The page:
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Genomics Research and Intellectual Property

A Perspective from the Private Sector

Nancy Tout, Ph.D.

Head R&D Syngenta Canada


● Ph.D. In Microbiology and Immunology from the University of Guelph and completed post-doctoral training in the Department of Environmental Biology (UG) ● Employed in R&D within Syngenta for the past 12 years ● Leadership role heading up the Canadian R&D team for the past 3 years ● Recently appointed to the Science and Innovation Advisory Committee of Bioenterprise Corporation to advise on trends in global research in the agri technology sectors ● ADM Presentation (Jan.2011), Barriers to Open Innovation in Canada. Syngenta encourages new innovation models that are more open and consultative AND provide adequate value-capture mechanisms to recoup investments ● Role of attracting global R&D investment to Canada (SYT spends $1B annually in R&D), an investment that would not happen without enforceable commercial protection 2


Considerations in Effective IP Management

● Valuation ● Commercialization of Genomics ● Collaboration



● R&D Imbalance (both must be done well) - a large majority of genomics research is knowledge and platform-based info - R not aligned with private industry needs gleaned from the market - often over-valued, narrow understanding of the context in which it will be commercialized - never/rarely accounts for QA, RA, M&S, GA, stewardship, regulatory $$$$ - D delivers products to the market - research community not equipped and often there are no incentives to develop ● Ignite the potential for “economic”-based/”customer”-based innovation throughout the research community ● build commercial capability in R&D community (business plan, SWOT analysis)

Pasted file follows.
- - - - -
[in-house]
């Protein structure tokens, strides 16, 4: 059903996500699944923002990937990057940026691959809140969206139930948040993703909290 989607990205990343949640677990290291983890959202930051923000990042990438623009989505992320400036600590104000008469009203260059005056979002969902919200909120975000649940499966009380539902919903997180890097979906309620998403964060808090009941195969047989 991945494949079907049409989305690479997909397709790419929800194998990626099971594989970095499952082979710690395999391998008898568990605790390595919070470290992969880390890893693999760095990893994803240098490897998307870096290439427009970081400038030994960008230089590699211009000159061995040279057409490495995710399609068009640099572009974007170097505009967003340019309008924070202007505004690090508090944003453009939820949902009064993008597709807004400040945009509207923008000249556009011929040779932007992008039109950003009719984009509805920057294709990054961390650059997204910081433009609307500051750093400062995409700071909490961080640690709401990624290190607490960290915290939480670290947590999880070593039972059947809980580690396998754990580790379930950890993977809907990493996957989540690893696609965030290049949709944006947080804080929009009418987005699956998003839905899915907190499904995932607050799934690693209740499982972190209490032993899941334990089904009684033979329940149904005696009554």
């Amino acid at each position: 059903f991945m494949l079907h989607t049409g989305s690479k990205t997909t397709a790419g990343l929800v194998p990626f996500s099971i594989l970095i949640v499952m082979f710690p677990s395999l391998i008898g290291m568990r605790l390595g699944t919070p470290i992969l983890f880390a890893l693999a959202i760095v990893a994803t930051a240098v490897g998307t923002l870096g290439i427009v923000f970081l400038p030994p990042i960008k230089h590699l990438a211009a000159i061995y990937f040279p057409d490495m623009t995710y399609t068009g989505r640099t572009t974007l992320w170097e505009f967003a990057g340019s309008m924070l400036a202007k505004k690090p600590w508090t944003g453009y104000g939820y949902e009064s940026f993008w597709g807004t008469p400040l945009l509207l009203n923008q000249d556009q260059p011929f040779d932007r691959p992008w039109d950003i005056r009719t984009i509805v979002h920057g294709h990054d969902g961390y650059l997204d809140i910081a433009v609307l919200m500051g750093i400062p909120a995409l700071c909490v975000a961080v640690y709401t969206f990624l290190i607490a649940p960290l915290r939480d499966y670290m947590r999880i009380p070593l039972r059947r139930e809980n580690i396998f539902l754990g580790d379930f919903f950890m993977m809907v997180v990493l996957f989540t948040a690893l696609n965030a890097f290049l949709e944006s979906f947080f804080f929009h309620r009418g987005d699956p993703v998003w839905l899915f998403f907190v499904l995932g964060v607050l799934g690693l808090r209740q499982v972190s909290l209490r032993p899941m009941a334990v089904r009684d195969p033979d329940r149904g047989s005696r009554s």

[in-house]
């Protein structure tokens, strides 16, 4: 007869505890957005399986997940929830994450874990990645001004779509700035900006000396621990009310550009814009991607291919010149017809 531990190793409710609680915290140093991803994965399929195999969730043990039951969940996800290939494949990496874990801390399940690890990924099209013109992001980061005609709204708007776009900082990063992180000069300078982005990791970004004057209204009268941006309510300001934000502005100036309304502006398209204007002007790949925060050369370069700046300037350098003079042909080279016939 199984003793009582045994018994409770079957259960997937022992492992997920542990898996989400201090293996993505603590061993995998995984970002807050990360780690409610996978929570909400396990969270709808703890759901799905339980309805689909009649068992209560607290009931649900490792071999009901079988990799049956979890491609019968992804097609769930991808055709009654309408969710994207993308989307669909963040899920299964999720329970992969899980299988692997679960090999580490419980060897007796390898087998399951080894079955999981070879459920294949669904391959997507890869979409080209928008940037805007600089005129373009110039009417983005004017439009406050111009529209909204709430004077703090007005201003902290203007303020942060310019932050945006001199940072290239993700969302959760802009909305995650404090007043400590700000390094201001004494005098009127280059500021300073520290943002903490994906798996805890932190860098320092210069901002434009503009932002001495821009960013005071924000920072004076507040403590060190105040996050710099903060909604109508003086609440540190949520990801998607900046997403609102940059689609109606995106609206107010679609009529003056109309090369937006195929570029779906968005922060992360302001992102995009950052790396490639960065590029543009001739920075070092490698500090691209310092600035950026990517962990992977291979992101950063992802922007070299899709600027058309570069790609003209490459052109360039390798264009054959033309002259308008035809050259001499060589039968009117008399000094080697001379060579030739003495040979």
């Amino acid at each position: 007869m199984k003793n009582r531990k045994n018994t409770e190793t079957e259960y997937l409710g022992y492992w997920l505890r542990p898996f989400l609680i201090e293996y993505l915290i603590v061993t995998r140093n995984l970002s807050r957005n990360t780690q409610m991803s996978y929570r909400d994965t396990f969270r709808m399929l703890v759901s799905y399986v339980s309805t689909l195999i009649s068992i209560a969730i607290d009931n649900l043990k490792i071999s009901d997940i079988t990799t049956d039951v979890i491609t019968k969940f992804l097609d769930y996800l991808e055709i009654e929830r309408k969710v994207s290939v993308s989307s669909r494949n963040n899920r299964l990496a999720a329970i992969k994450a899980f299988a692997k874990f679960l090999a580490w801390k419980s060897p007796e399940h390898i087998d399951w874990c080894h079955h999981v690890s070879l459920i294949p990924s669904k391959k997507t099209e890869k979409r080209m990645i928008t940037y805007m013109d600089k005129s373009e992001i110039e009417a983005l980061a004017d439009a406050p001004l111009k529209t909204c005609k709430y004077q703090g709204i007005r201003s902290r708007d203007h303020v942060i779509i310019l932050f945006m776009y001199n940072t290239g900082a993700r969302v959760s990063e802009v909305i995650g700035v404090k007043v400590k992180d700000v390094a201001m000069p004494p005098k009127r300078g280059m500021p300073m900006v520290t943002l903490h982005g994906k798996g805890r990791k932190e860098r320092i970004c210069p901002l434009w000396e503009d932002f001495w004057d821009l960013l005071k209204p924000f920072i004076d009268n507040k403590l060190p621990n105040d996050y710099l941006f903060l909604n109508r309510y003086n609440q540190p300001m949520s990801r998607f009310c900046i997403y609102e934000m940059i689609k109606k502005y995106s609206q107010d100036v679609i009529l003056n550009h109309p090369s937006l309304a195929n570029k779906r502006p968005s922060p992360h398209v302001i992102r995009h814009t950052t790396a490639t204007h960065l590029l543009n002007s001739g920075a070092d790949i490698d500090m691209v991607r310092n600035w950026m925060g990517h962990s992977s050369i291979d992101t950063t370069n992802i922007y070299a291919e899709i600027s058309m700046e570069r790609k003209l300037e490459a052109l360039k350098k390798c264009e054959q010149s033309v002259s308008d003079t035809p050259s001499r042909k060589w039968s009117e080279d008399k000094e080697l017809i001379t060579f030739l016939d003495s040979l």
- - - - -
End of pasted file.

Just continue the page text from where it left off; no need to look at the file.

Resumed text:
Genomics and IP

● Genomics is a very small part of the overall plant system, unlike a drug or software, making it difficult to justify the cost ● Canadian commercial opportunity is small compared with the US and thus the IP protection and regulations often become barriers ● Who owns the IP, the R or the D (the trait may be interesting but what about stewardship/corporate sustainability $$$$) ● Genomics is just data (discovery and platform based), its understanding, manipulation and utilization is what drives its value ● Selling the science of genomics is challenging. Genomics is a platform for understanding how plants work. Downstream is what drives value



● IP does not facilitate collaboration and it often achieves the opposite ● Partnership....a relationship based on trust and cooperation. IP tends to damage this interplay before a “deal” can be struck Partners are not often “business friendly” - IP negotiations often start off on a completely different level of understanding (large gaps in TTO skillsets) ● “

fundamental purpose of managing IP should be to create knowledge networks and markets that facilitate access to and use of knowledge while providing incentives to invest in knowledge creation and dissemination and taking into account of the broader needs of stakeholder communities”